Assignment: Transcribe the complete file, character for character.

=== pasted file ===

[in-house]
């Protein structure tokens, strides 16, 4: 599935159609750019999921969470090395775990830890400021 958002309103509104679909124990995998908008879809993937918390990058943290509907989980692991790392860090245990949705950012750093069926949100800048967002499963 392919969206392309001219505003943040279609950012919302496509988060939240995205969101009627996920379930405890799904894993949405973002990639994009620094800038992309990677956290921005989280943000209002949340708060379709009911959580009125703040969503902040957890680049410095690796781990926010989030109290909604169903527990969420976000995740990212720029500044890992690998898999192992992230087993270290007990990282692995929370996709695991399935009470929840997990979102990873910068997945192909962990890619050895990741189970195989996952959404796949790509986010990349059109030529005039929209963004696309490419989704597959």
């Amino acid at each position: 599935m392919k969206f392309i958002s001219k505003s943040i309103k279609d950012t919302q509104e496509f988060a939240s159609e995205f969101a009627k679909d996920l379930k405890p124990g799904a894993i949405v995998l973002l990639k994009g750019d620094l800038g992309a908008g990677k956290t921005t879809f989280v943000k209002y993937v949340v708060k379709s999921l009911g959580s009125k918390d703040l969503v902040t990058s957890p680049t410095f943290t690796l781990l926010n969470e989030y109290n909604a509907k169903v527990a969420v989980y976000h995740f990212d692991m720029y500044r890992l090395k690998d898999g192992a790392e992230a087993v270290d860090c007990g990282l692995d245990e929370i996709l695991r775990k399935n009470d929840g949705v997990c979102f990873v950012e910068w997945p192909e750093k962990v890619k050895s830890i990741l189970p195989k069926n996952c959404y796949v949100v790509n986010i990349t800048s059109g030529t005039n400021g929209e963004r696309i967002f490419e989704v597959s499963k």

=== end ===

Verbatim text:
[in-house]
């Protein structure tokens, strides 16, 4: 599935159609750019999921969470090395775990830890400021 958002309103509104679909124990995998908008879809993937918390990058943290509907989980692991790392860090245990949705950012750093069926949100800048967002499963 392919969206392309001219505003943040279609950012919302496509988060939240995205969101009627996920379930405890799904894993949405973002990639994009620094800038992309990677956290921005989280943000209002949340708060379709009911959580009125703040969503902040957890680049410095690796781990926010989030109290909604169903527990969420976000995740990212720029500044890992690998898999192992992230087993270290007990990282692995929370996709695991399935009470929840997990979102990873910068997945192909962990890619050895990741189970195989996952959404796949790509986010990349059109030529005039929209963004696309490419989704597959």
């Amino acid at each position: 599935m392919k969206f392309i958002s001219k505003s943040i309103k279609d950012t919302q509104e496509f988060a939240s159609e995205f969101a009627k679909d996920l379930k405890p124990g799904a894993i949405v995998l973002l990639k994009g750019d620094l800038g992309a908008g990677k956290t921005t879809f989280v943000k209002y993937v949340v708060k379709s999921l009911g959580s009125k918390d703040l969503v902040t990058s957890p680049t410095f943290t690796l781990l926010n969470e989030y109290n909604a509907k169903v527990a969420v989980y976000h995740f990212d692991m720029y500044r890992l090395k690998d898999g192992a790392e992230a087993v270290d860090c007990g990282l692995d245990e929370i996709l695991r775990k399935n009470d929840g949705v997990c979102f990873v950012e910068w997945p192909e750093k962990v890619k050895s830890i990741l189970p195989k069926n996952c959404y796949v949100v790509n986010i990349t800048s059109g030529t005039n400021g929209e963004r696309i967002f490419e989704v597959s499963k």